If the daily expenses are the same or even lower, then see how else you can be enriched from the experience other than the salary, like training opportunities, the chance to be mentored by experts, or the possibility for better prospects in the future.
3. Get Your Paperwork in Order
Dealing with paperwork is an essential part of working abroad. Make sure that you have the usual travel documents at hand—and updated: an active passport, CV, personal records such as birth certificate, school records, medical records, NBI clearance, ID's, diploma and the like.
Familiarize yourself with these requirements through the POEA free pre-employment orientations. Before actively seeking employment, either as a direct hire or through agencies, get all these papers ready first to save you time later.
When looking at job postings abroad, read the fine print. Ask questions, get to know as much of the nitty gritty details as you can.
Who will pay the rent? What type of visa is required? How long can you stay in your host country as a worker? If you have dependents, can they get a working visa or not? Will the host country's tax breaks or government privileges be extended to a foreign worker like you?
Once you receive a job offer, have everything clearly spelled out on paper, and have all agreements signed and notarized. You need to have a clear idea of what you're getting into since you'll be removed from your country. Hence, you need to know what exactly to expect so that you won’t get into any problems once you’re abroad. You wouldn’t want to waste your time and money to fly to another country only to find out that you had a misunderstanding with your employer.
4. Be Open to Building a Community
Worried that you will be homesick once you get to work abroad? The initial high of being in a foreign land will wear off eventually, and homesickness will kick in after a few months. Seeing a familiar face or having someone speaking the same language can alleviate the loneliness somehow. So, don't neglect your social life.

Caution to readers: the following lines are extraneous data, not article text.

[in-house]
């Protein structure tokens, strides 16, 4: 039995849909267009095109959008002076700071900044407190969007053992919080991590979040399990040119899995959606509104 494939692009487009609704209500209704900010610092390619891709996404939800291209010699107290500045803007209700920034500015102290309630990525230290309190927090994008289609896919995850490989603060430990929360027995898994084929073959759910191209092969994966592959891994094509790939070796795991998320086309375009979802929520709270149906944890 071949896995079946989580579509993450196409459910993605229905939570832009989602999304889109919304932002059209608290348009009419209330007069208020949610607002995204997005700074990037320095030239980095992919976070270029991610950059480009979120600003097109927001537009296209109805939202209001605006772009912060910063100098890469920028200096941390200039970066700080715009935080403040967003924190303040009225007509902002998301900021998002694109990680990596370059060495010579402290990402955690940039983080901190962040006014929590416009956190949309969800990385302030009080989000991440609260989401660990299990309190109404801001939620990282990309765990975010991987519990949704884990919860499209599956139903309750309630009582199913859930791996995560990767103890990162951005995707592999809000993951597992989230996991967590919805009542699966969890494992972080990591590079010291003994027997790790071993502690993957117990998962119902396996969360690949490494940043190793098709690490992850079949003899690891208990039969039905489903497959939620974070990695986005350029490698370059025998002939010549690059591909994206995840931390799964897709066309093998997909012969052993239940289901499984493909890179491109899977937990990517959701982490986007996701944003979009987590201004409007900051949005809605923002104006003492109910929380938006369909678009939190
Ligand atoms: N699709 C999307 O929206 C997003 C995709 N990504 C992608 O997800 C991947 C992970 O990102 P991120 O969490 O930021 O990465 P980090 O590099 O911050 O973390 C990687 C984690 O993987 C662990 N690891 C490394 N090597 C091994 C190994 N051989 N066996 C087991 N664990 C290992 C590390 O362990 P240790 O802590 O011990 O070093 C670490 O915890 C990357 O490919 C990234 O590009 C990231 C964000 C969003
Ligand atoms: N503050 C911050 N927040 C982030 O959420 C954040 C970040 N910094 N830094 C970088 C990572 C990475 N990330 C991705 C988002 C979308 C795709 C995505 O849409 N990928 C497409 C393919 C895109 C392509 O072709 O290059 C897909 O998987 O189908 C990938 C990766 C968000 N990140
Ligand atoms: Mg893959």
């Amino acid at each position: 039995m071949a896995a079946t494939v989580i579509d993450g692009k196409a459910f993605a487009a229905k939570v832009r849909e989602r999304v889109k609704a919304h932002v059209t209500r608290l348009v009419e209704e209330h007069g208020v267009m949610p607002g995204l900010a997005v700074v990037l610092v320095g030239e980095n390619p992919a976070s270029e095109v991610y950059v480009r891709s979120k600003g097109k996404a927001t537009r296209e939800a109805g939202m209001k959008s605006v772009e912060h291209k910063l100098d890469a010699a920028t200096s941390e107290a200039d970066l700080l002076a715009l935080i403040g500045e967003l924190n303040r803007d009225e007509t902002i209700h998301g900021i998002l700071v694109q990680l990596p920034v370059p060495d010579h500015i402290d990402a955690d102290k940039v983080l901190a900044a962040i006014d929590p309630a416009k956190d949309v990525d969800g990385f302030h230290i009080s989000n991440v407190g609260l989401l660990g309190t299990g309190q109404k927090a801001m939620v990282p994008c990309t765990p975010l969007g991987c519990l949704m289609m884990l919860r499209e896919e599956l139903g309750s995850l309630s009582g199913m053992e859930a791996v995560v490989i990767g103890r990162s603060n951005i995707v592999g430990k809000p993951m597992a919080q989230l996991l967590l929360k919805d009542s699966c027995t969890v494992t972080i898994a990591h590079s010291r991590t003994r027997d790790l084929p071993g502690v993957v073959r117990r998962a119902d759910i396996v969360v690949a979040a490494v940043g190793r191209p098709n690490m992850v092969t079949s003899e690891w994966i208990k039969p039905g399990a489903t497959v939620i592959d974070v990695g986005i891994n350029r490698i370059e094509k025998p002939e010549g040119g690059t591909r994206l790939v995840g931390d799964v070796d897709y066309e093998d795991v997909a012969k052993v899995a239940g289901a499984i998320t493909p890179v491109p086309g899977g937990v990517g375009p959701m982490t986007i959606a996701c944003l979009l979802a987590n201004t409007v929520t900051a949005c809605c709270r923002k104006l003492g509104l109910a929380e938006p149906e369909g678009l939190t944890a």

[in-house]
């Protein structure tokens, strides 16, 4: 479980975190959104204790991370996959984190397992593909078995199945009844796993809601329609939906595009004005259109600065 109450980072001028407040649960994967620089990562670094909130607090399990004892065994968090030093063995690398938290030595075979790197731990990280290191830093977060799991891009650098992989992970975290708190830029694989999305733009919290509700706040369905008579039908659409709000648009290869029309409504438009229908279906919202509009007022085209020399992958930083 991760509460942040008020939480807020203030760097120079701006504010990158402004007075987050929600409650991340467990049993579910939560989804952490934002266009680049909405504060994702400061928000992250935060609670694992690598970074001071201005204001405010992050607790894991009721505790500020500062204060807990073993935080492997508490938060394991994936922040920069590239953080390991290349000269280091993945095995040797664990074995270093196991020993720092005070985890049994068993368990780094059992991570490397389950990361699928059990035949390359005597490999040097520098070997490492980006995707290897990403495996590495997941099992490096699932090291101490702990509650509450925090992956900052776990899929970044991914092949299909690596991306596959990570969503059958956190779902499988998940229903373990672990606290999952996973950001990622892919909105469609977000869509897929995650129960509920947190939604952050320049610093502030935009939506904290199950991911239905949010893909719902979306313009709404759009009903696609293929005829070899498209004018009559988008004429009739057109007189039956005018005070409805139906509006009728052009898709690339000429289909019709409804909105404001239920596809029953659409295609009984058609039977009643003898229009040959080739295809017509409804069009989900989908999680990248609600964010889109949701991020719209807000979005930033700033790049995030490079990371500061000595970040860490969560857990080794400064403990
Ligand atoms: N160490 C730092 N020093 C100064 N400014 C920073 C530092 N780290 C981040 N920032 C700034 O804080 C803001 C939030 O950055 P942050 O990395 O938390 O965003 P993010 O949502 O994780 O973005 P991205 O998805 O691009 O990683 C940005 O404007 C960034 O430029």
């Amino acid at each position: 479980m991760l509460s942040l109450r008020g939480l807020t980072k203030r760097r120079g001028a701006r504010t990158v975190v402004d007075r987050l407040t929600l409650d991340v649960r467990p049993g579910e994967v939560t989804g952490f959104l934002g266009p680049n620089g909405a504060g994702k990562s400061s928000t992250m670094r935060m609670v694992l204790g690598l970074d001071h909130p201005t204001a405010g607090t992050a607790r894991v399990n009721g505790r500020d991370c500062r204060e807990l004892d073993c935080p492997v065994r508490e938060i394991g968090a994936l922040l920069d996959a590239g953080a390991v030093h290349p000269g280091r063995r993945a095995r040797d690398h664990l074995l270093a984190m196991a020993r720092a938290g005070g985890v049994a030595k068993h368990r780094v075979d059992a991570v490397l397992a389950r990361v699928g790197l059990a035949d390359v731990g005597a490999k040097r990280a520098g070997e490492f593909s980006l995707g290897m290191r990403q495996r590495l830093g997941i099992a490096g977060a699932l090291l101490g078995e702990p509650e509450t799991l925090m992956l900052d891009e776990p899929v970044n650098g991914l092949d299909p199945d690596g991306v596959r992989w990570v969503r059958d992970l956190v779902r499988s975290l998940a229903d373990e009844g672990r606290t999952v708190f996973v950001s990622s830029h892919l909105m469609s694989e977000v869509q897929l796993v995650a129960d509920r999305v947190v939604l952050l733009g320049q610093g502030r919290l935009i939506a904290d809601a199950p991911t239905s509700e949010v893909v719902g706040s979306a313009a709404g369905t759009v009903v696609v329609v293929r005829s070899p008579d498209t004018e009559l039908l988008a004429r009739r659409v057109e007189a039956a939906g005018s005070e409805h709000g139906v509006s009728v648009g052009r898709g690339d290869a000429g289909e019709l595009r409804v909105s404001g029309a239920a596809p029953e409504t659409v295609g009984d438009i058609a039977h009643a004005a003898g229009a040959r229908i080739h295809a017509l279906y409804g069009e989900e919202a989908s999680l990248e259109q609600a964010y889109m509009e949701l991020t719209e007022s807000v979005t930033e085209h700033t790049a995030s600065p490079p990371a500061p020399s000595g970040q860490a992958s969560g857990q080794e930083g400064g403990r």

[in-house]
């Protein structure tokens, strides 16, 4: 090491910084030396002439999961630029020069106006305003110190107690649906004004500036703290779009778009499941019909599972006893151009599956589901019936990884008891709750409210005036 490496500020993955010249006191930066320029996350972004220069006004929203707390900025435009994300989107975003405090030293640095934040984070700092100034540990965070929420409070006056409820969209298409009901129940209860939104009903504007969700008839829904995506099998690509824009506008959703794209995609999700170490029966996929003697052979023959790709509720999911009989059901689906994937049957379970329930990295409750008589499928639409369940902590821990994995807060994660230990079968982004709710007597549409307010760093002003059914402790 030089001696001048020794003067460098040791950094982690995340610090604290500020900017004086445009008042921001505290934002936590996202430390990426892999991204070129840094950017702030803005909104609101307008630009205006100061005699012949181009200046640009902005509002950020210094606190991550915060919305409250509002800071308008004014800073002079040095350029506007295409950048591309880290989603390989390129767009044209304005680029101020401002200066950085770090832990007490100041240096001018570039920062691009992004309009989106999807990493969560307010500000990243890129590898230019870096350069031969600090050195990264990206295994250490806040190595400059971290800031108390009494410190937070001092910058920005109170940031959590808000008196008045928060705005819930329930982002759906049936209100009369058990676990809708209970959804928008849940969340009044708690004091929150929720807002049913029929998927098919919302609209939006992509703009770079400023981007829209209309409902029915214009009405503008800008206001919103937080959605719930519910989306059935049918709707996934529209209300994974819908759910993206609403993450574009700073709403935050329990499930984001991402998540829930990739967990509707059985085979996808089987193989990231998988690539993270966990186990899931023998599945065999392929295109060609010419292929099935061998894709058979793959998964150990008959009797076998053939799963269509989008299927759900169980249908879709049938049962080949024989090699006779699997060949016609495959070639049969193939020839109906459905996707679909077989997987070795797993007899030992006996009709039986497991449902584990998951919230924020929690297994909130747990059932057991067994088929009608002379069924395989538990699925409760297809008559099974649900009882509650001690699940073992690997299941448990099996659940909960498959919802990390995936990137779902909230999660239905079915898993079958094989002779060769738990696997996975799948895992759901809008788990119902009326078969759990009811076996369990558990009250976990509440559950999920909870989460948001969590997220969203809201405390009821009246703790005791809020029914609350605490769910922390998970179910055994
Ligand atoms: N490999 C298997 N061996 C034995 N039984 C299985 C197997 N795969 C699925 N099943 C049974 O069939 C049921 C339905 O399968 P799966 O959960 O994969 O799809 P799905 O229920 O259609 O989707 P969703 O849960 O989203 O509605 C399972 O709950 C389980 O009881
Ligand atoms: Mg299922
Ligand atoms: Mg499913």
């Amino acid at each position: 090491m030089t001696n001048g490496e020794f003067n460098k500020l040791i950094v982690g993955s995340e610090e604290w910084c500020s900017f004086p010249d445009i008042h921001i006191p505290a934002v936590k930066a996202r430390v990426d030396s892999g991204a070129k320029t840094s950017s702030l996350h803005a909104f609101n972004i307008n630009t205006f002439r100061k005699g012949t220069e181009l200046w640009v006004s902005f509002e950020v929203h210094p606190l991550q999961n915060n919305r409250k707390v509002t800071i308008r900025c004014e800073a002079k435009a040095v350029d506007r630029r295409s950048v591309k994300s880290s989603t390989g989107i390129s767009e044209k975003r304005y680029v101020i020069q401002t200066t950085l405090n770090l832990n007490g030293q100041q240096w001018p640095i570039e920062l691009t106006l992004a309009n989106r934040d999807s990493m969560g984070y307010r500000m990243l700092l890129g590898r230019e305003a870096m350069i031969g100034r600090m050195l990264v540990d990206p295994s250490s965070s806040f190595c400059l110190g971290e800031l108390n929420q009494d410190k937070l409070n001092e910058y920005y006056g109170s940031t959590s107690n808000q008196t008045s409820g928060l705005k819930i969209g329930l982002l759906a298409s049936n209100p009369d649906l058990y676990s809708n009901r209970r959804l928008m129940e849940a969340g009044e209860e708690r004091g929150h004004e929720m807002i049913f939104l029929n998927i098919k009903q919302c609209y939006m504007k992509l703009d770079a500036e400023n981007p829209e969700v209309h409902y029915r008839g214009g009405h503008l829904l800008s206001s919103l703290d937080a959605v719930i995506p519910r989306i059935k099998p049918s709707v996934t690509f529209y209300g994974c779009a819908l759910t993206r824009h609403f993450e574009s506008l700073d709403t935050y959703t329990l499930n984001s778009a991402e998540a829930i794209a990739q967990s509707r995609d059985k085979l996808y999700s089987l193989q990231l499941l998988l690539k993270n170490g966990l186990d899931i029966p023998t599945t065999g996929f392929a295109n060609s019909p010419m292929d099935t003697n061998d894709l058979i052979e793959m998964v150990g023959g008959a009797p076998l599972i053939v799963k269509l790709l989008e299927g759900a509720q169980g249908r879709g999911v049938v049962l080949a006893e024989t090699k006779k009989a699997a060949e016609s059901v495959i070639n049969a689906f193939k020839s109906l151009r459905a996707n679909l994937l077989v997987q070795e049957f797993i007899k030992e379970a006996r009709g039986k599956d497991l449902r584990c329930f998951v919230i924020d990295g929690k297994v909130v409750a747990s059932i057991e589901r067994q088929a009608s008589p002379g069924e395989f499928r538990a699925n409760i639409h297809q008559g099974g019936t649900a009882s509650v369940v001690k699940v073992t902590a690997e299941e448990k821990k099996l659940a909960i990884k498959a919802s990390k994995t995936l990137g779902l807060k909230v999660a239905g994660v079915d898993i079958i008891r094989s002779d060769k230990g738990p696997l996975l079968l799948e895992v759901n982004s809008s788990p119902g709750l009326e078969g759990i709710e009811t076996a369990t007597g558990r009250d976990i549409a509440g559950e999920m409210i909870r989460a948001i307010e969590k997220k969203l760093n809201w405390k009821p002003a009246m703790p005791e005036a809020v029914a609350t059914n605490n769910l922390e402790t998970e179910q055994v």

Luckily, Filipinos can literally be found in every corner of the world. You're bound to have a relative, friend, or kababayan wherever you'll end up working, so it shouldn't be too hard to find a Filipino community out there.
You can also join clubs, find a hobby, and find ways to network with people who share the same interests. It’s so much easier with social media nowadays, and there will always be Filipinos somewhere, no matter how remote the location is.
5. Keep an Open Mind
Prepare yourself to leave room for flexibility, absorb as much as you can, and be a sponge.
Being in another country will give you a new perspective and insights like no other experience can, so don't squander the opportunity to learn. Study about their culture so that you will be respectful of their traditions and be eager in experiencing experience life as a local. You will need to try their cuisine, learn their language, and make an effort to understand their norms and culture.
For example, UAE is still a conservative country, so you have to dress modestly. In Thailand, one should never disrespect their king, because doing so can lead to imprisonment or even death penalty. Japanese customer demands that you leave your shoes outside the door before entering their home.
Taking the time to learn and follow local etiquette and customs will make the transition so much easier for you in the long run.
Working abroad can be a great way to find out more about your job, your new surroundings, and about life in general. It's a crash course rife with opportunities for growth—both career-wise and on the personal front.
You're bound to gain insights that you'll be hard pressed to find elsewhere. Keep these tips in mind before consider working overseas, and you'll get the experience of a lifetime you won't soon forget.